Dr. Andrew P Griffith, University of Tennessee

The prices for nearly every weight class of calves and feeder cattle are simply silly. The buyers of these cattle recognize that the sudden ascension of cattle prices is not a good thing. They know they cannot make any money if they do not own cattle, but they also know prices at this level means they can lose a lot of money in a short time. Newton’s third law states that for every action there is an equal and opposite reaction. The sudden increase in prices will eventually be met with a decline in prices.

The unfortunate part of that statement is that in the cattle price world that could result in prices declining more quickly than they increased. It could also result in cattle prices staying lower for a longer period of time than when prices increased, which is exactly what was experienced in the last price cycle. This should not be met with fear but with the thought that managing price risk has become more important today than the past few years as it relates to the feeder cattle market.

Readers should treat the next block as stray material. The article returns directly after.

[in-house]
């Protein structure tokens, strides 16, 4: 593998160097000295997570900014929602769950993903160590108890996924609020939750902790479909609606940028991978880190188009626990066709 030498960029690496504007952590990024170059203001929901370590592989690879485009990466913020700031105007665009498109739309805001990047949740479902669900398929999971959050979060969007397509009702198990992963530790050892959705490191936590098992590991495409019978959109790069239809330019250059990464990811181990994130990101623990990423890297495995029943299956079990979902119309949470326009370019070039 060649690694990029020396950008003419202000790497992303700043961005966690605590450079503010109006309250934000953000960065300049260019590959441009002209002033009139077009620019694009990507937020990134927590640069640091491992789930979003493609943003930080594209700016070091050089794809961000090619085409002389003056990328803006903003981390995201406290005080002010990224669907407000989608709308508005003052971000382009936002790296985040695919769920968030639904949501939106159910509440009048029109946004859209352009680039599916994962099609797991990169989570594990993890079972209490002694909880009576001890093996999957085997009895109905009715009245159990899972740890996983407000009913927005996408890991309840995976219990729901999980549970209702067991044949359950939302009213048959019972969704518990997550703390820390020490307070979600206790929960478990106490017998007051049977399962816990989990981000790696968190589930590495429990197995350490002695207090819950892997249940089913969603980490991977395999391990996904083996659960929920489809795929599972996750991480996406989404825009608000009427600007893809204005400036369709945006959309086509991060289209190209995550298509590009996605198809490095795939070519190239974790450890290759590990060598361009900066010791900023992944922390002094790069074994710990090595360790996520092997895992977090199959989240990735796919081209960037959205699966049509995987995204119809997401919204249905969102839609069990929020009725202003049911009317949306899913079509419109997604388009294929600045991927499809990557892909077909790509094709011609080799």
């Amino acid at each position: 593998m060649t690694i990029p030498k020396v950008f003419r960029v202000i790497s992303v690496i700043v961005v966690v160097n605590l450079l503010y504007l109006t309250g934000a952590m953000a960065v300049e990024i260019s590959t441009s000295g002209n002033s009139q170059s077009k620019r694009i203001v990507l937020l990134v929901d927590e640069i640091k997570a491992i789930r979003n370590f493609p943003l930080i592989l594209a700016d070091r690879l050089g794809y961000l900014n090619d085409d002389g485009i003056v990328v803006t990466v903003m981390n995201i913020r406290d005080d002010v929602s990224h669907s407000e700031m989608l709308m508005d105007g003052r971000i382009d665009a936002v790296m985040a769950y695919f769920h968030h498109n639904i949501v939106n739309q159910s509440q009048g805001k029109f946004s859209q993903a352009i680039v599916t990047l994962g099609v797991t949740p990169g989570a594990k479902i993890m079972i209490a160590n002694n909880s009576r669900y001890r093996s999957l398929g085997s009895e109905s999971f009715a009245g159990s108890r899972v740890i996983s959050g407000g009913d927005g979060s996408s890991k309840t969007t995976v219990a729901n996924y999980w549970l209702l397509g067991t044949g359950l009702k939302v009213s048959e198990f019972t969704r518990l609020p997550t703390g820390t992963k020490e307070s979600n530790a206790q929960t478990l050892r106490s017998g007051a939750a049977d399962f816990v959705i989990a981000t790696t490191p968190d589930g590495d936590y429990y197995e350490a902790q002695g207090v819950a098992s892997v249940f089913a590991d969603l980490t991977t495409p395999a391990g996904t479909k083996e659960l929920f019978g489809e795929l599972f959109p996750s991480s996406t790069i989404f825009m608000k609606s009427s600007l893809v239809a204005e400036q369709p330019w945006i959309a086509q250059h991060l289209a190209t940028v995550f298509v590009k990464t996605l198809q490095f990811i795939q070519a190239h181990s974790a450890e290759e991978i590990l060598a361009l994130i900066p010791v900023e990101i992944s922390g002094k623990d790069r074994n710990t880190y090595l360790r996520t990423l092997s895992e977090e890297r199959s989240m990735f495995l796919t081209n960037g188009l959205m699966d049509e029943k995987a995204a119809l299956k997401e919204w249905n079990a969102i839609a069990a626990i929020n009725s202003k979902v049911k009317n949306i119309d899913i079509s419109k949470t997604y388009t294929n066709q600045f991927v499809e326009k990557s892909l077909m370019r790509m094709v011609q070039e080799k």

At the same time, slaughter cow and bull prices are also holding pace with other classes of cattle. Slaughter cow prices are averaging between $100 and $110 per hundredweight while slaughter bull prices are in the $125 to $135 per hundred-weight range. These are extraordinary salvage values for cows and bulls that are no longer useful in the breeding herd. Market prices will continue to evolve the next several weeks and months, but prices moderating a little bit would not be a bad thing for the industry.